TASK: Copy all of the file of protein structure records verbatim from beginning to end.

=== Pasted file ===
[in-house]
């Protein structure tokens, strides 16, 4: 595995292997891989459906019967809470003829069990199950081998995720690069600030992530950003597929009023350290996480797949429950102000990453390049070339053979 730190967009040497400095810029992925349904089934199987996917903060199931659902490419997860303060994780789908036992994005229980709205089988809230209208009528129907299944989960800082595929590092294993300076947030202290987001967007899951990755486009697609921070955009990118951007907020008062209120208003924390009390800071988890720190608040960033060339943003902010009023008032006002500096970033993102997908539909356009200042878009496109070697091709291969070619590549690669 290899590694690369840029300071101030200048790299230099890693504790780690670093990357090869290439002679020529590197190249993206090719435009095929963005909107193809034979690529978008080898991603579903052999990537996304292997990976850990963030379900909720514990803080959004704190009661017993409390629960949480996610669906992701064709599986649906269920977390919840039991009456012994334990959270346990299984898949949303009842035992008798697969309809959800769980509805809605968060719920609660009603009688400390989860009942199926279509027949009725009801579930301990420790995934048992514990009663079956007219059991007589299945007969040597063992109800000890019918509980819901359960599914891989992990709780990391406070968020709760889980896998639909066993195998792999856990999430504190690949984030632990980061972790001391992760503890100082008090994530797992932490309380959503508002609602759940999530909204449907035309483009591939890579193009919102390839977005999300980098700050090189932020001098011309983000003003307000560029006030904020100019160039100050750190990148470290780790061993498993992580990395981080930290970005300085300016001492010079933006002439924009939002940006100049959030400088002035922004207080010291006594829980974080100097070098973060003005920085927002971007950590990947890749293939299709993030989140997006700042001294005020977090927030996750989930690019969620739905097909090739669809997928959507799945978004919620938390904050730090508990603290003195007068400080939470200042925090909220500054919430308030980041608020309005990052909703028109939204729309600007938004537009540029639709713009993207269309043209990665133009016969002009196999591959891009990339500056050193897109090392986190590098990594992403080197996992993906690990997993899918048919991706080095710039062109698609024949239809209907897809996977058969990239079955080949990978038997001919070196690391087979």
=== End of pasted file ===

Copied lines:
[in-house]
């Protein structure tokens, strides 16, 4: 595995292997891989459906019967809470003829069990199950081998995720690069600030992530950003597929009023350290996480797949429950102000990453390049070339053979 730190967009040497400095810029992925349904089934199987996917903060199931659902490419997860303060994780789908036992994005229980709205089988809230209208009528129907299944989960800082595929590092294993300076947030202290987001967007899951990755486009697609921070955009990118951007907020008062209120208003924390009390800071988890720190608040960033060339943003902010009023008032006002500096970033993102997908539909356009200042878009496109070697091709291969070619590549690669 290899590694690369840029300071101030200048790299230099890693504790780690670093990357090869290439002679020529590197190249993206090719435009095929963005909107193809034979690529978008080898991603579903052999990537996304292997990976850990963030379900909720514990803080959004704190009661017993409390629960949480996610669906992701064709599986649906269920977390919840039991009456012994334990959270346990299984898949949303009842035992008798697969309809959800769980509805809605968060719920609660009603009688400390989860009942199926279509027949009725009801579930301990420790995934048992514990009663079956007219059991007589299945007969040597063992109800000890019918509980819901359960599914891989992990709780990391406070968020709760889980896998639909066993195998792999856990999430504190690949984030632990980061972790001391992760503890100082008090994530797992932490309380959503508002609602759940999530909204449907035309483009591939890579193009919102390839977005999300980098700050090189932020001098011309983000003003307000560029006030904020100019160039100050750190990148470290780790061993498993992580990395981080930290970005300085300016001492010079933006002439924009939002940006100049959030400088002035922004207080010291006594829980974080100097070098973060003005920085927002971007950590990947890749293939299709993030989140997006700042001294005020977090927030996750989930690019969620739905097909090739669809997928959507799945978004919620938390904050730090508990603290003195007068400080939470200042925090909220500054919430308030980041608020309005990052909703028109939204729309600007938004537009540029639709713009993207269309043209990665133009016969002009196999591959891009990339500056050193897109090392986190590098990594992403080197996992993906690990997993899918048919991706080095710039062109698609024949239809209907897809996977058969990239079955080949990978038997001919070196690391087979």